One of the most marvellous things I've seen are Pacific harbour seals at night, surfacing at night in water rich with bioluminescent bacteria. They glow in the dark! This inspired this print. I imagined glow-in-the-dark seals, a Pygmy Right Whale, a mysteriously forming submarine miniature galaxy, between two icebergs, below a starry sky and the aurora australis. This is one of a (variable) edition of 20 screenprints (22.5 cm by 33 cm/8.6 inches by 13 inches). The south polar sky does vary from print to print. The seals, stars (in the sky and the sea) and the aurora are all printed in glow-in-the-dark ink. It's very hard to take a photo in the dark... but they really do glow!

In screenprint class, we took some of the prints into the dark room to have a better look. I don't know how to capture this in a photo... you'll have to take my word for it.

glow in the dark seal screenprintAntarctic558

Saturday, November 19, 2011

Dinosaurs and Games


This is my mini linocut of a Scutosaurus dinosaur. The block is 10 cm by 10 cm (3.9 inches by 3.9 inches), inked à la poupée (i.e. one block inked in more than one colour, in tiny regions, like as by a little doll our 'poupée'). It is printed on 18 cm by 18 cm (7.1 inch by 7.1 inch) kozo (or mulberry) Japanese washi paper. There are 9 prints in the edition.

Scutosaurus ("Shield Reptile") was a genus of armor-covered pareiasaur that lived around 252-248 million years ago, at the end of the Permian era. The pareiasaurs had massive, rounded bodies and used their sawlike teeth for chewing foliage. Despite its size (2.5 m or 8 feet long), Scutoraurus was a vegetarian.


I don't know about you, but I have a tennis freak on my gift list.* The slogan 'tennis starts with love' might be a bit corny but I like the three tennis balls as an ellipsis. It is printed on Japanese kozo, or mulberry paper 14 cm by 23 cm (5.5 inches by 9 inches).

*She's far better at tennis than technology (for instance she called today to ask me to explain how to switch the TV to DVD, again), so I'm pretty sure I can place this on my blog without revealing anything to her.

Wednesday, November 16, 2011

Year of the Dragon Print Show

Long: The Dragon, Limited Edition Lino

This weekend, we visited PROOF Gallery to drop off my 'Long: the Dragon' linocuts for the 11th International Print Exhibition and ExchangeCelebrating The Chinese New Year Year of the DRAGON 2012. Follow the link to see all the submitted prints as the arrive (or the submission call if you're a printmaker). I'll let you know about exhibition details in January. My print and prints from around the world will be displayed at PROOF Gallery (in the Distillery District, Toronto), OCADU in Toronto, Ottawa School of Art and the Muskoka Art Place Gallery. You can also find it here and a variation on the theme here. I've enjoyed participating in their Year of the Tiger and Year of the Rabbit shows previously. I love seeing all the different takes on the theme. Since I created my Chinese Zodiac Series before becoming involved in these exhibits, my take is pretty literal, but some artists are much less literal (like the NSFW takes on 'rabbit' or 'bunny' last year). I wonder what they'll come up with this year?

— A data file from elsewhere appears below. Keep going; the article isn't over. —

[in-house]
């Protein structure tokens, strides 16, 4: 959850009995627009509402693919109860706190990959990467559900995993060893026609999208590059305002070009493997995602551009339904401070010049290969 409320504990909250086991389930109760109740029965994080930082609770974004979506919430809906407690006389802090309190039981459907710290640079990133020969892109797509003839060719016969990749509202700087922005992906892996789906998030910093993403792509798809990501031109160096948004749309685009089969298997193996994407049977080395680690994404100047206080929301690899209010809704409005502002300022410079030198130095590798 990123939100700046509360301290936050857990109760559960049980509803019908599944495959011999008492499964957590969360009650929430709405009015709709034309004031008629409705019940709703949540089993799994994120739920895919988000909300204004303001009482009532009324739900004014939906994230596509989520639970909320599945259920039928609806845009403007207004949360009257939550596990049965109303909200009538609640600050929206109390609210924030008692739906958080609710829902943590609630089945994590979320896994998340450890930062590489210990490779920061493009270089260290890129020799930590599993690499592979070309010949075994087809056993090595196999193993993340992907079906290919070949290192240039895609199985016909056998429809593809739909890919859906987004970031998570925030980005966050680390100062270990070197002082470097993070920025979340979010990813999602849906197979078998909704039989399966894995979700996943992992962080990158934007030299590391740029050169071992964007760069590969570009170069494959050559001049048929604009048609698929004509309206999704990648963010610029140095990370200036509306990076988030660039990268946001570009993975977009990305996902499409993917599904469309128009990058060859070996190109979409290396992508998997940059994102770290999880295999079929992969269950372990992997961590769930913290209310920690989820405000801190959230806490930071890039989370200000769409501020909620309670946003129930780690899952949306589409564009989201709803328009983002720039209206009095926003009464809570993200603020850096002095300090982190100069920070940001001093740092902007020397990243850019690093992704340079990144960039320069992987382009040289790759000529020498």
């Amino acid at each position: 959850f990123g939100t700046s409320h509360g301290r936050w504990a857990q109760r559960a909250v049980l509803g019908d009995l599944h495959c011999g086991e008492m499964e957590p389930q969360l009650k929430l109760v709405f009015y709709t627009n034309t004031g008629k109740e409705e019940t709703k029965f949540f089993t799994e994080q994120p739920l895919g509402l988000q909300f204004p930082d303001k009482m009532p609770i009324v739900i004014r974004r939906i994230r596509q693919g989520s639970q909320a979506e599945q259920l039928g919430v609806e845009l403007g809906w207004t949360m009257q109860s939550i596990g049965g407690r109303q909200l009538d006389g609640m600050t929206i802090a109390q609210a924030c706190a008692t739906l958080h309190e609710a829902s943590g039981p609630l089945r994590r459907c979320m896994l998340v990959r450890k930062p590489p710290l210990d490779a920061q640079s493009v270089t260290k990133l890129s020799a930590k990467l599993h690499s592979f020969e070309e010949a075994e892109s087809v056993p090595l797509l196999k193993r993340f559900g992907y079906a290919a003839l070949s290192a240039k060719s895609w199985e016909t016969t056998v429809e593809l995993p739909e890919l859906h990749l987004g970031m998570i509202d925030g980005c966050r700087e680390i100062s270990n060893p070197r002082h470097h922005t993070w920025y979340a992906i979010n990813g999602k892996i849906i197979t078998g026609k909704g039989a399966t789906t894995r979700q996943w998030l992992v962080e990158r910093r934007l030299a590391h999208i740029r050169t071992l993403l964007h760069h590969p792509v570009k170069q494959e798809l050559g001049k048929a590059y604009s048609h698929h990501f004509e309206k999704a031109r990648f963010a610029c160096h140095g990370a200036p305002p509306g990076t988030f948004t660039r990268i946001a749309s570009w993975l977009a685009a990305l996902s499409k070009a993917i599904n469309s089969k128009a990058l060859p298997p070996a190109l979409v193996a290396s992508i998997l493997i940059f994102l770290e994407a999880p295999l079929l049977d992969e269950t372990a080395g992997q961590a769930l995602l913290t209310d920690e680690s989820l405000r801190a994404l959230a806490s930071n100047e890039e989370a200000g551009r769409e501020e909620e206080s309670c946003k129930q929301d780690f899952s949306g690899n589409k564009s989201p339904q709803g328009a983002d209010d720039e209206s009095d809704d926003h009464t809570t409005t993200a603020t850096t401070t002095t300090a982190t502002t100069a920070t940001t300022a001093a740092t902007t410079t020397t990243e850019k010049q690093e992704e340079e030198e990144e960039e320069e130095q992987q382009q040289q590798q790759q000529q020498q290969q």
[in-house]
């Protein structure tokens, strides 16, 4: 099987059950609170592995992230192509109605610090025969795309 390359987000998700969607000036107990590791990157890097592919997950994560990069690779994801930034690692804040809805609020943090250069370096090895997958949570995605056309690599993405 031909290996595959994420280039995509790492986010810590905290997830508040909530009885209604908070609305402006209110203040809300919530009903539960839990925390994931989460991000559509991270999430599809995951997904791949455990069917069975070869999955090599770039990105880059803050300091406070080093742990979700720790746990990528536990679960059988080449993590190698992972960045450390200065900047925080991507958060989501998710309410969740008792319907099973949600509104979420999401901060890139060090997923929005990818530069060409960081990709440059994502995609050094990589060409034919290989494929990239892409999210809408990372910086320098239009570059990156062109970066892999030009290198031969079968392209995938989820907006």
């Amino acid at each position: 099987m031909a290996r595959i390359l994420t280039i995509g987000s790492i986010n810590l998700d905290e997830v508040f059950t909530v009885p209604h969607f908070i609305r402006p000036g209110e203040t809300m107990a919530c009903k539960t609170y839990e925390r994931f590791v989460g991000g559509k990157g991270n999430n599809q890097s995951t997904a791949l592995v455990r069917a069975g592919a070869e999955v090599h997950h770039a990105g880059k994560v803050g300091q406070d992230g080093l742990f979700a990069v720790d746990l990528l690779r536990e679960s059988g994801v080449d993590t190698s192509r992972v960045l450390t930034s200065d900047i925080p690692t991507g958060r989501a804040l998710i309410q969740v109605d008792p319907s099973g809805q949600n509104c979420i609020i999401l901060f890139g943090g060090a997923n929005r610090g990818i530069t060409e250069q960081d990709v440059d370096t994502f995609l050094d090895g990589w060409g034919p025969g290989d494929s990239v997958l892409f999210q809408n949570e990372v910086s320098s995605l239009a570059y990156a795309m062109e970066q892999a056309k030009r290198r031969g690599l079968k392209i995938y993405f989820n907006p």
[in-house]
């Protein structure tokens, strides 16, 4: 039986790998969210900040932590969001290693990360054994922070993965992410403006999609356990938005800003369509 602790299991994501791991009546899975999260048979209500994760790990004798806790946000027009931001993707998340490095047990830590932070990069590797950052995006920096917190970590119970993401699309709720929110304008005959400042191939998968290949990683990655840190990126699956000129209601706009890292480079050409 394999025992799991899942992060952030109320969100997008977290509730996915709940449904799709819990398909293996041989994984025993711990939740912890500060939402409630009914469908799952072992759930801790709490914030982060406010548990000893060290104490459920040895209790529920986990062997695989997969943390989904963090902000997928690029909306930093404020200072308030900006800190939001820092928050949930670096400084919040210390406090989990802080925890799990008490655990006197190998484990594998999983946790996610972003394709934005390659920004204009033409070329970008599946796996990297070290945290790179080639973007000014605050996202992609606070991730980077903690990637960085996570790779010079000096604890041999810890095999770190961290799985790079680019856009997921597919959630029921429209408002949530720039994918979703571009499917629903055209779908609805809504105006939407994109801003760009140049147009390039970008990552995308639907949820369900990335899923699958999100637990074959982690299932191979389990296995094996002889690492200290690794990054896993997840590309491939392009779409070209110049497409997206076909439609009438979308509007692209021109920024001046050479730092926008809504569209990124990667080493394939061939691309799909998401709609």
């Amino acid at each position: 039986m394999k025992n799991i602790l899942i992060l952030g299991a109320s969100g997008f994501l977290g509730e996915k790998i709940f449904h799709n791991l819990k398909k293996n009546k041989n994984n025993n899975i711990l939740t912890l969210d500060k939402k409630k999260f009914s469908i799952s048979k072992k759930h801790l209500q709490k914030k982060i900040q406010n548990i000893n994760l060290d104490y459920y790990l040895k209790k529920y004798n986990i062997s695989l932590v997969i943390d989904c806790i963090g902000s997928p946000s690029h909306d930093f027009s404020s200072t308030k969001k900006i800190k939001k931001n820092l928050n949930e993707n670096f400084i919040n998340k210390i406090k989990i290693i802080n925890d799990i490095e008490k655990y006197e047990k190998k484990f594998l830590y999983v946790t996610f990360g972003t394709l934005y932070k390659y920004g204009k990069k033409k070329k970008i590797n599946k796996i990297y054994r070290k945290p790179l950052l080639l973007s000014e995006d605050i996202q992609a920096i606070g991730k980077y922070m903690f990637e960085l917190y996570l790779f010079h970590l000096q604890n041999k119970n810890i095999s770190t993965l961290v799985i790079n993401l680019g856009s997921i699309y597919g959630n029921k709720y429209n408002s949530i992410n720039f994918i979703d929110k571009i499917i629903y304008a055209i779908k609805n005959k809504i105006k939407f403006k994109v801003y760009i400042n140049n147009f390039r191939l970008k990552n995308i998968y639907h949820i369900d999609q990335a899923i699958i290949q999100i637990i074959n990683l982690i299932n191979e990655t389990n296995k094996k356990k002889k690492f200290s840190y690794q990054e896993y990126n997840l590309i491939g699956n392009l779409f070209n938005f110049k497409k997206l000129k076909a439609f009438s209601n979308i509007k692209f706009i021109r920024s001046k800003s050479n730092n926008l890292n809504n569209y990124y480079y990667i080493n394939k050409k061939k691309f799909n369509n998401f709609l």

In other things from secret minouette places news, I re-divided my shop. Previously, I had the 'Linocut Chinese Zodiac', 'Scientist Portraits' and a general 'Printmaking' categories. I'm trying a scheme more like the one in my head: 'Linocut Chinese Zodiac', 'Science and Scientists', 'Natural History Prints' and 'UnNatural History'. Does that make sense to you? I want flora and fauna in 'Natural History' and you know, harpies and unicorns in 'UnNatural History' (along with the odd inanimate human-made object).

minouette mail


I'm trying something new for anyone who is interested in my prints and my shop. If you are interested there's a totally opt-in/unsubscribe at any time mailing list sign up here. I subscribe to a few artist's mailing lists, and I like them, so I thought I might try it myself.

Also, you can just click on the 'News from secret minouette places' tab above. That works too.

Monday, November 14, 2011

Reading is sexy XLVII

(image by Mladen Penev)
Goodness. From reading this blog, you would think that I have given up on the pastime of reading. I haven't posted a thing since August. Usually, I aim for 50 and hit about 40 books in a year. This year, I'm nowhere near that. Though, on the other hand, I've read a couple of epic books, which probably should count for at least three normal books (and in fact, one of them does, in the original Japanese). The trouble though, with not posting promptly, is that it is less fresh in my mind. In fact, I might omit an entire book! Ah well...